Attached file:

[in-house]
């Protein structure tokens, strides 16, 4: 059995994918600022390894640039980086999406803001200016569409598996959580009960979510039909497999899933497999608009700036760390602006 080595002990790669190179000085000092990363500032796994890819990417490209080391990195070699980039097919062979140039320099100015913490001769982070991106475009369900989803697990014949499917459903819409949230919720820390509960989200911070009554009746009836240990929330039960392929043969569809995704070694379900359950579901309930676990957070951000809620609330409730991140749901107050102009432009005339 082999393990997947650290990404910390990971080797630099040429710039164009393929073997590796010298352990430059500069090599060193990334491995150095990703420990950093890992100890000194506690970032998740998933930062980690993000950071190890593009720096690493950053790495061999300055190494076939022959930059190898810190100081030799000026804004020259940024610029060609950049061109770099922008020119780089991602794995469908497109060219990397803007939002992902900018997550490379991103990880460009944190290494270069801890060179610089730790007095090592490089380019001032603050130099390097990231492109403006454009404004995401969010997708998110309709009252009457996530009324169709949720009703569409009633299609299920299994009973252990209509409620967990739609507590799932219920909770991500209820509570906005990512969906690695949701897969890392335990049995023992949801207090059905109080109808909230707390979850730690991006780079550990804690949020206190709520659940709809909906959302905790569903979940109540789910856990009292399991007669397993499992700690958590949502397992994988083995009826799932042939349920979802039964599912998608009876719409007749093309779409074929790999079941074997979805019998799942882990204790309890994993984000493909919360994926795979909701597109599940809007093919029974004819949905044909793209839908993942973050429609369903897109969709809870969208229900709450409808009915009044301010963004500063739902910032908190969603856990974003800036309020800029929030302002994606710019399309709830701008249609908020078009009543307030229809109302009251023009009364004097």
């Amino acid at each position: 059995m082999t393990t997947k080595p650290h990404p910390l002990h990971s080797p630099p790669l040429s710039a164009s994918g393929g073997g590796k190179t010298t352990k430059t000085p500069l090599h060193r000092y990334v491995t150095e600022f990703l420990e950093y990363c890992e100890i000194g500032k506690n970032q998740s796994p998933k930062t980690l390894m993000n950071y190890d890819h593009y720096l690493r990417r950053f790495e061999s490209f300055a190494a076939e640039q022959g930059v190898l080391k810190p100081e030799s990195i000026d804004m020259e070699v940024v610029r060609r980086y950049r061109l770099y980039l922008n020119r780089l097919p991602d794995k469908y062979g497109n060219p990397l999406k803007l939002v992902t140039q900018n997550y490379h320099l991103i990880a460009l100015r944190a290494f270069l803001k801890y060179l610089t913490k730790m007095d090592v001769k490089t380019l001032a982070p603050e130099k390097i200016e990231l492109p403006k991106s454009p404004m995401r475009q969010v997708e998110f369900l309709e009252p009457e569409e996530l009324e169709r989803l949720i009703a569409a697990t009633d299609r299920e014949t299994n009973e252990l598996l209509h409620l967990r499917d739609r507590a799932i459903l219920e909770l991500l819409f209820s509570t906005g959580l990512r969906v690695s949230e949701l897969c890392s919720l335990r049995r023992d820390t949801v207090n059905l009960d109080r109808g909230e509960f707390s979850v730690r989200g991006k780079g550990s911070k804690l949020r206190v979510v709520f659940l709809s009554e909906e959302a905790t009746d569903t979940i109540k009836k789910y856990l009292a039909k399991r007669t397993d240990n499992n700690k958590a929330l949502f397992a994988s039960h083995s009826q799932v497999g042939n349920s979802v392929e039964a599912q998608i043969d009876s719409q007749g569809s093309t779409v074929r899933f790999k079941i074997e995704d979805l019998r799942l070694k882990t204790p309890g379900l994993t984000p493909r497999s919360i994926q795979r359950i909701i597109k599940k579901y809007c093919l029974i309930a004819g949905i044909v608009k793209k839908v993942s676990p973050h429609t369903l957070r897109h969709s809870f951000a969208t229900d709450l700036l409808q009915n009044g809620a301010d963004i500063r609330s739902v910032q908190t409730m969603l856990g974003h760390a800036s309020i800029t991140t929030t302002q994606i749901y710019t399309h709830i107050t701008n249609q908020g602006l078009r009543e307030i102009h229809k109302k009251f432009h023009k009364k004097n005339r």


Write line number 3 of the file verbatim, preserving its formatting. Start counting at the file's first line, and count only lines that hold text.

């Amino acid at each position: 059995m082999t393990t997947k080595p650290h990404p910390l002990h990971s080797p630099p790669l040429s710039a164009s994918g393929g073997g590796k190179t010298t352990k430059t000085p500069l090599h060193r000092y990334v491995t150095e600022f990703l420990e950093y990363c890992e100890i000194g500032k506690n970032q998740s796994p998933k930062t980690l390894m993000n950071y190890d890819h593009y720096l690493r990417r950053f790495e061999s490209f300055a190494a076939e640039q022959g930059v190898l080391k810190p100081e030799s990195i000026d804004m020259e070699v940024v610029r060609r980086y950049r061109l770099y980039l922008n020119r780089l097919p991602d794995k469908y062979g497109n060219p990397l999406k803007l939002v992902t140039q900018n997550y490379h320099l991103i990880a460009l100015r944190a290494f270069l803001k801890y060179l610089t913490k730790m007095d090592v001769k490089t380019l001032a982070p603050e130099k390097i200016e990231l492109p403006k991106s454009p404004m995401r475009q969010v997708e998110f369900l309709e009252p009457e569409e996530l009324e169709r989803l949720i009703a569409a697990t009633d299609r299920e014949t299994n009973e252990l598996l209509h409620l967990r499917d739609r507590a799932i459903l219920e909770l991500l819409f209820s509570t906005g959580l990512r969906v690695s949230e949701l897969c890392s919720l335990r049995r023992d820390t949801v207090n059905l009960d109080r109808g909230e509960f707390s979850v730690r989200g991006k780079g550990s911070k804690l949020r206190v979510v709520f659940l709809s009554e909906e959302a905790t009746d569903t979940i109540k009836k789910y856990l009292a039909k399991r007669t397993d240990n499992n700690k958590a929330l949502f397992a994988s039960h083995s009826q799932v497999g042939n349920s979802v392929e039964a599912q998608i043969d009876s719409q007749g569809s093309t779409v074929r899933f790999k079941i074997e995704d979805l019998r799942l070694k882990t204790p309890g379900l994993t984000p493909r497999s919360i994926q795979r359950i909701i597109k599940k579901y809007c093919l029974i309930a004819g949905i044909v608009k793209k839908v993942s676990p973050h429609t369903l957070r897109h969709s809870f951000a969208t229900d709450l700036l409808q009915n009044g809620a301010d963004i500063r609330s739902v910032q908190t409730m969603l856990g974003h760390a800036s309020i800029t991140t929030t302002q994606i749901y710019t399309h709830i107050t701008n249609q908020g602006l078009r009543e307030i102009h229809k109302k009251f432009h023009k009364k004097n005339r």